### Table 2: Natural and artificial domains

### Table 1. Mapping between iNet artificial immune system and natural immune system

### Table 1 - Motivation theories for artificial systems and their parallels in nature.

"... In PAGE 13: ... 5. Discussion Table1 summarises the parallels between motivation theories for natural and artificial systems. It shows that a majority of motivation theories for artificial systems are based on drive theory, arousal theory and operant theory from natural systems.... ..."

### Table 5: mapping concepts in nature to evolutionary computing

2006

"... In PAGE 56: ...hich gives individuals, which are better adapted to their environment, i.e. have a high tness, a better chance to survive and produce new o spring. These concepts in nature are mapped to computers as shown in Table5 . The given problem, which we want to solve, is seen as an environment in which a population of individuals evolves.... ..."

### Table 4: Summary of group decisions (= token contributions to the public good) in the mechanism treatment with an interior equilibrium

### Table 1. Nature - to - computer mapping

in Kasapovic Scheduling Multiprocessor Tasks with Genetic Algorithms, - Applied InformaticsProceedings

2002

Cited by 1

### Table 2. Global distortion along the image sequence for the Artificial Neural Network in the

"... In PAGE 7: ... In table 1 we show the results of the Evolutionary Algorithms with several parameter settings: population size, number of offsprings allowed and frequency of interaction (number of generations computed between environment interactions). Table2 shows the results for the inherently adaptive algorithms: the Artificial Neural Networks and our Evolution Strategy. In the case of the Artificial Neural Networks we have applied them using the Euclidean distance and a penalized distance to compute the winner.... ..."

### TABLE 1 Summary of the Basic Features that Relate and Distinguish Different Types of Complex Networks, Both Natural and Artificial

2002

Cited by 7

### Table 1: Some simple linear models; Full Sample ( n = 34; t-statistics in parenthesis)

"... In PAGE 4: ... of .17. This relationship, moreover, does not disappear if we control for the variables usually considered in empirical studies of the relationship between election laws and party fragmentation -- the magnitude of legislative electoral districts ( D ), the presence or absence of adjustment districts ( AD ), and societal heterogeneity ( H ) -- or if we use the more common measure of party fragmentation, the `effective apos; number of parties, EN . 3 As Table1 shows, a directly elected 2 The data analysis presented in this paper was conducted using the SST package. In this and all subsequent regressions we computed heteroskedasticity-consistent standard errors using White =s (1980) method.... In PAGE 5: ...president has its own positive and highly statistically significant influence on the number of parties that compete for legislative seats. Of course, the number of observations in Table1 is not great ( n = 34). And since most countries in our sample are represented by more than one observation, one could suppose that the statistical pattern portrayed there can be influenced by the idiosyncratic characteristics of countries (i.... In PAGE 5: ... ), and endogenous institutional selection (i.e., an existing proto-party system that influences the choice of presidential versus parliamentary governmental forms). In fact, though, the coefficients for P in Table1 are relatively robust. For example, - If, to eliminate the country-specific effects allowed by multiple observations from each country, we take only one election per country (the second, because gt;founding = elections are considered suspect due to their plebiscite nature) we get N = 6.... In PAGE 14: ...lsewhere, in fact, we show that for established democracies (e.g., Canada, the United States, Germany, Finland, England, Australia, Netherlands, Iceland, and so on), this model yields a better fit than does one that merely incorporates H as a linear additive variable or that ignores H altogether (Ordeshook and Shvetsova 1994). But here we see that although the coefficients for H ln( D ) are statistically significant (except when our dependent variable concerns the number of parties winning seats), such a model for our complete sample ( Table1 ) is no better in terms of adjusted R 2 than one that ignores heterogeneity altogether, and is strictly worse when we restrict the analysis to Central Europe (Table 2). There is no indisputable explanation for this pattern, but the most evident hypothesis is that when democratic process is suddenly thrust upon a society, as it was in so many of the countries in our sample, parties designed to `serve apos; or otherwise take advantage of basic social cleavages coexist with the other parties that form at this time, and that total number greatly surpasses what can be sustained in equilibrium as a product of the combined influence of a polity apos;s electoral laws and social cleavages.... In PAGE 15: ... For another comparison with equivalent implications, consider Lijphart apos;s (1990) regime data, which also pertains to established democracies. Regressing `effective apos; number of parties against the log of average district magnitude yields the equation (see Table1 in Ordeshook and Shvetsova 1994) EN = 3.24 + .... In PAGE 16: ... Thus, as we subsequently argue, we cannot reject the hypothesis that the coefficient for D is zero in presidential systems. 12 These numbers come from the first regression in Table1 after setting P = 0 and D = 25, since 25 is the maximum district magnitude in our sample. 13 Notice the slight positive slope of the line for presidential systems since in this regression ... ..."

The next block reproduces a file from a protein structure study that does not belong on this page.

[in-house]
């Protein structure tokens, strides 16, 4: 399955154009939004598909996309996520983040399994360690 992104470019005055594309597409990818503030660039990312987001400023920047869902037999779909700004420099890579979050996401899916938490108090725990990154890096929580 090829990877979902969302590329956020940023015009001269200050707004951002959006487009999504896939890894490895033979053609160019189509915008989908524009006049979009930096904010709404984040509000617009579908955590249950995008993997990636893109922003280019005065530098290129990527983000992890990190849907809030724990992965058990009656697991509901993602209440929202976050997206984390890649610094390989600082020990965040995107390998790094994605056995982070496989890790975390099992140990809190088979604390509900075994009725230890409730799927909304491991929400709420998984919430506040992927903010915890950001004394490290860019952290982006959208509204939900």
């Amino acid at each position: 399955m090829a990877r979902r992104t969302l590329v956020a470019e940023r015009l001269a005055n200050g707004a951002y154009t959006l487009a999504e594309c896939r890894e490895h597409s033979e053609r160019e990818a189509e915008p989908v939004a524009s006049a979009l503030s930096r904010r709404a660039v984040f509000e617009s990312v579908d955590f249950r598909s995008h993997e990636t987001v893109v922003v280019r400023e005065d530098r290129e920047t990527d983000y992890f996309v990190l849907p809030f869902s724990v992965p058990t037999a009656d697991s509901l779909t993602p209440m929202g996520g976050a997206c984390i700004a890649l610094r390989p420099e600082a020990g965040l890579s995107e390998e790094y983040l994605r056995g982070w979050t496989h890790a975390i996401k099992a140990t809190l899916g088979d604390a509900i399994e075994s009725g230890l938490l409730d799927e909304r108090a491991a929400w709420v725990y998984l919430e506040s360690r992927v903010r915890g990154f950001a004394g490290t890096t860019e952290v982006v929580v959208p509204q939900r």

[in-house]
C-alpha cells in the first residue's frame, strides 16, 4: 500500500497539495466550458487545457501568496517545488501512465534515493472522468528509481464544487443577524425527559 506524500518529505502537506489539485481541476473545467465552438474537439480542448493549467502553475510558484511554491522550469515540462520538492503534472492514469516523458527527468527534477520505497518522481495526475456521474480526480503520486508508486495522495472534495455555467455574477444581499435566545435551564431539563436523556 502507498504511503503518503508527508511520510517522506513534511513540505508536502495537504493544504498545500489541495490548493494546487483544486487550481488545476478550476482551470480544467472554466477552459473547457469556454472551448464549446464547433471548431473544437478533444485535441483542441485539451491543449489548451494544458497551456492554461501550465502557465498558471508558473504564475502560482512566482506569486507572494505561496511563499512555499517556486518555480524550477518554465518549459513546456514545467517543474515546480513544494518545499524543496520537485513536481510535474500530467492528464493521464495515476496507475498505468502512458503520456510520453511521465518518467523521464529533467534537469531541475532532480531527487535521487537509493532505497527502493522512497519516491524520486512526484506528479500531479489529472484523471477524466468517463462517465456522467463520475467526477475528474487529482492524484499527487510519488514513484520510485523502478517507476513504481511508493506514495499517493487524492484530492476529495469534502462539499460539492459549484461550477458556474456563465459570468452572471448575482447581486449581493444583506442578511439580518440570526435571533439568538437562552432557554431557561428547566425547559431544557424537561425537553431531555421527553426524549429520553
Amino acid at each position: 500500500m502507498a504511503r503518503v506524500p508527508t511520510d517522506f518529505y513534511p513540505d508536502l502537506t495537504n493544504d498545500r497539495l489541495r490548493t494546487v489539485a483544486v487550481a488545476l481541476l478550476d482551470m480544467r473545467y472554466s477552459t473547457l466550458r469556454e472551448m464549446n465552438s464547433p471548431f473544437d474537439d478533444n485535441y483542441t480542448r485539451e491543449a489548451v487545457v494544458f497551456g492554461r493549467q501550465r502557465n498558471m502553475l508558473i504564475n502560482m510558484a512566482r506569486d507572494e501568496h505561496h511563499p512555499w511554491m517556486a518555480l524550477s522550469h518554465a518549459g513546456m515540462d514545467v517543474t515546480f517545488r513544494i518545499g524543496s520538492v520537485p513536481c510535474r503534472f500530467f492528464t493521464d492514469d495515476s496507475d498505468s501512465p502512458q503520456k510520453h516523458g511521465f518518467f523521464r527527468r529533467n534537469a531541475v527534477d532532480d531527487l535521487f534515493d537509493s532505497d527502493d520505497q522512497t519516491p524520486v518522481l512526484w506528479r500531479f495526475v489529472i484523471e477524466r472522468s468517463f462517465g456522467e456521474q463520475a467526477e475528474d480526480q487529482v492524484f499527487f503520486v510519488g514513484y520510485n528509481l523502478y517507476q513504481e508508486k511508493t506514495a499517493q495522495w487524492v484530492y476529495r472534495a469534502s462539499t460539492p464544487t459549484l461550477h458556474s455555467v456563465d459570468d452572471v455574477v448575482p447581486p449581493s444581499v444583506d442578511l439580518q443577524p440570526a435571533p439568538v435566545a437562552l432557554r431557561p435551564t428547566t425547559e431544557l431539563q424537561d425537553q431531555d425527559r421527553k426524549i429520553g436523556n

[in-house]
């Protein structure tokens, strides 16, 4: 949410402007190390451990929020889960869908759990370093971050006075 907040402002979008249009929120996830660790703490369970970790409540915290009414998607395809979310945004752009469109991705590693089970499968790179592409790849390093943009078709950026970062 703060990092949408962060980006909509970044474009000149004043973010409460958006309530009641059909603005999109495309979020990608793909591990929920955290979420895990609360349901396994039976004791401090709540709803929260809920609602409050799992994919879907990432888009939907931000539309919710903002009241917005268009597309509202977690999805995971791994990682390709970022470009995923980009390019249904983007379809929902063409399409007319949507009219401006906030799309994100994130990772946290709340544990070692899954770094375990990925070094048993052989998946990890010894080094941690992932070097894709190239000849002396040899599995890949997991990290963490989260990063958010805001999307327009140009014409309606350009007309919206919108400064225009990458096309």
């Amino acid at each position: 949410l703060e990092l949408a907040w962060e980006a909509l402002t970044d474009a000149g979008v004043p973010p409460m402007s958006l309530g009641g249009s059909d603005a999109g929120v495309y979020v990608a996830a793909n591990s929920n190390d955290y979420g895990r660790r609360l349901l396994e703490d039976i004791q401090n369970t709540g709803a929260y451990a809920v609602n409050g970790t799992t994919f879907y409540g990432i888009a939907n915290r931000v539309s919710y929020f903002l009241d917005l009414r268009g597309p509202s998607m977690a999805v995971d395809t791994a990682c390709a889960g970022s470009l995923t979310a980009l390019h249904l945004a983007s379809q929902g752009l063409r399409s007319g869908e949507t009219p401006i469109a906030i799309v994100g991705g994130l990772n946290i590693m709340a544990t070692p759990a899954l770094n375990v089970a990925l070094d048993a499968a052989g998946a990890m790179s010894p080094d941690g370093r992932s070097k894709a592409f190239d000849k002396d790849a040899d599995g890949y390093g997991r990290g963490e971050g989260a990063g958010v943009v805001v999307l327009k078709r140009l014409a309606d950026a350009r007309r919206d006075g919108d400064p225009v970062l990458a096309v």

### TABLE 1 Summary of the Basic Features that Relate and Distinguish Different Types of Complex Networks, Both Natural and Artificial

2005